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Thread: Indoor Car Show

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    Member dmrphotography's Avatar
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    Indoor Car Show

    I will be heading off to a indoor car show this weekend to get some pictures. Was wondering if anyone uses any filters inside and what settings would be best. I was thinking of using my low light lens which is a 35mm 1.8. Any tips would be much appreciated.

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    No good to see there no replies to your thread! I hope you ended up with some nice shots, you should post some in the CC section...
    Daniel Thompson

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    Administrator ricktas's Avatar
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    Sorry I missed this thread

    Firstly, your low light lens is not really a low light lens. You need to understand aperture and depth of field more. Yes you can go to f.18, but that leaves you will a very shallow depth of field, and any photo taken will have a lot of out of focus area, behind and in front of the focus point. I suggest you look at the NTP and have a read through it, cause an understanding of the exposure triangle (ISO, Aperture and Shutter Speed) and how each works and interacts with the other is what you need, then you will know what to do

    Use of filters is not necessary at all for this sort of photography. Filters are mostly the domain of landscapes, so don't use any filters, and if you have a UV "protection' filter, take it off, and throw it out, its useless.

    What you do need if the light is low, is a higher ISO. Try something around 800 to start with, though not knowing which camera you have, it is hard to give you an idea of which ISO to use, to get faster shutter speeds, and balance that with noise from the higher ISO.

    Shoot at around f8-f14 try and keep your shutter speed up to say at least 1/250th (to ensure camera shake doesn't affect the results), by increasing your ISO. Hard to give you exact settings cause we have no idea what sort of light, light levels etc would be available at the venue.

    I too hope you got some good shots, and sorry for missing this thread and not replying earlier
    "It is one thing to make a picture of what a person looks like, it is another thing to make a portrait of who they are" - Paul Caponigro

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    A Polarizer can be handy for getting rid of reflections on the car surfaces, I was recommended that here in the forum and it worked out fine...the down side is that the filter usually takes of a little of the available light. A tripod would be handy also.
    From the end of the World with a Nikon D90, Nikon 16/85 3.5-5.6 and Sigma 30 1.4
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    a polarizer sounds like a good idea... i need to get one.

    dont be afraid to crank the iso, better to have a bit of noise than blur

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    Administrator ricktas's Avatar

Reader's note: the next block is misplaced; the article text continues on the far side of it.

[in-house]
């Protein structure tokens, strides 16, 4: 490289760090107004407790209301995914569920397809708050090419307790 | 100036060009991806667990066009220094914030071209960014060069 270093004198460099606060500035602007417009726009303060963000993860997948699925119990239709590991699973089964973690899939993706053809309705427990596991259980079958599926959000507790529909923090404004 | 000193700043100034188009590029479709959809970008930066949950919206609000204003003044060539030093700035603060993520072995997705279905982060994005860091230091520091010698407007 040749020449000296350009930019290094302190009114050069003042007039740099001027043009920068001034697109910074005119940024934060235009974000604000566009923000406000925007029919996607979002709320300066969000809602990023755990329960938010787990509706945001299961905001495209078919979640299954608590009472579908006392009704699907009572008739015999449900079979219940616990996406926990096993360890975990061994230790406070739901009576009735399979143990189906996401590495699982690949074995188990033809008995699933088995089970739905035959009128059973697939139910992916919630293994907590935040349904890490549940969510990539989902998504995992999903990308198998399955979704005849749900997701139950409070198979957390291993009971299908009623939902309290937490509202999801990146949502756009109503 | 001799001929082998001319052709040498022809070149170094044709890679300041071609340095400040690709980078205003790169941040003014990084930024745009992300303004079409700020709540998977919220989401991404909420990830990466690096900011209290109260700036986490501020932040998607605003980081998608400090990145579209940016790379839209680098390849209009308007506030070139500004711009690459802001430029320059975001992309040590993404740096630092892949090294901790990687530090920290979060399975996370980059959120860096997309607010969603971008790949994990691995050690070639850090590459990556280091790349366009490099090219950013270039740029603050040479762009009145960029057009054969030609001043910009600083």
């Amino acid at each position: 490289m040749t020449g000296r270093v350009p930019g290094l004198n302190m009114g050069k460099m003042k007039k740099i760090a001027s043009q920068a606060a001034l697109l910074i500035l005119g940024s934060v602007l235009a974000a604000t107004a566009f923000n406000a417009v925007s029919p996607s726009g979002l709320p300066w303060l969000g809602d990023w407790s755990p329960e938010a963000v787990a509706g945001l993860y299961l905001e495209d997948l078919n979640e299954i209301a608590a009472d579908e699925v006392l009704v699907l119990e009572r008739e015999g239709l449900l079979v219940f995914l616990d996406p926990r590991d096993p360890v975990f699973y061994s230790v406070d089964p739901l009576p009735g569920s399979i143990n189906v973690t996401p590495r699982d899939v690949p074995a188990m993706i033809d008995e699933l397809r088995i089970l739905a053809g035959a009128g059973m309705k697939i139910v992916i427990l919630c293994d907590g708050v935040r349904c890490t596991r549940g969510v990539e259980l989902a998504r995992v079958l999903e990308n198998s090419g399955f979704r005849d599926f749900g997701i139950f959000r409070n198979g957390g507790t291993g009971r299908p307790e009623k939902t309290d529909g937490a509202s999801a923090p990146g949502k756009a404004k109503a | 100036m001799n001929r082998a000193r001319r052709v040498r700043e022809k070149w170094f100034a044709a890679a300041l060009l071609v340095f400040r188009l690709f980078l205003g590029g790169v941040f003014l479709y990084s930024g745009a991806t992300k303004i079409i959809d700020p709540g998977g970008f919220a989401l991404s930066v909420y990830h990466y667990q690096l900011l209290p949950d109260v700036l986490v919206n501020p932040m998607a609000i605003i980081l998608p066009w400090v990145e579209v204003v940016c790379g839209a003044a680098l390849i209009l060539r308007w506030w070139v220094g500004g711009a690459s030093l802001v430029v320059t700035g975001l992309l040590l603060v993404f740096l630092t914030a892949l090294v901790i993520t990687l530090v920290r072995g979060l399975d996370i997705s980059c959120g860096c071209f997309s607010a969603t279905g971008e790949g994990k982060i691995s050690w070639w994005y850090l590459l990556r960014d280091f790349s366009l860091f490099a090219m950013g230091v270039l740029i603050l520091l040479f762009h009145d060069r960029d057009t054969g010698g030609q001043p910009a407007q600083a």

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    The only issue with a polariser here, is that a polariser reduces the amount of light getting to the sensor, and with an indoor show, it could mean that by using a polariser you have to increase your ISO by another stop, and as you go up in ISO, you get more and more noise in the resultant photos. It really is a balancing act (as is all creative exposures). So whilst a polariser could work, it would have to be evaluated against the intensity of the available light at the indoor venue.

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    For a car show I would prefer a longer exposure before pumping up ISO...but then you have another problem: people!!! its really hard to achieve a clean shot specially if you want a long exposure you need to try and try before you achieve your preferred balance.

    regards

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    I think you should bring a polariser just in case, because the extra stop of light it blocks could be countered by a tripod and slower shutter speed if conditions/security allow. Horrible glaring reflections all over the shiny paintwork and windows however, cannot be removed without hefty photoshopping. A prime lens is also probably not the best idea, even if it does have a large aperture. You will most likely be very constrained in shooting positions, so the ability to zoom could prove invaluable.

    I would also consider packing an external flash which could be bounced off a wall or ceiling or fitted with a diffuser, this will enable you to shoot handheld, and most shows don't have a problem with flashes.

    If you have a lens hood it would be a good idea to have that fitted, they tend to have lights all over the place at these shows, and the last thing you need is a whacking great blob of lens flare in the centre of the frame.

    Make sure you post up some pictures for us to have a look at. You will learn quicker by getting as many eyes as possible viewing your work.
    Ryan

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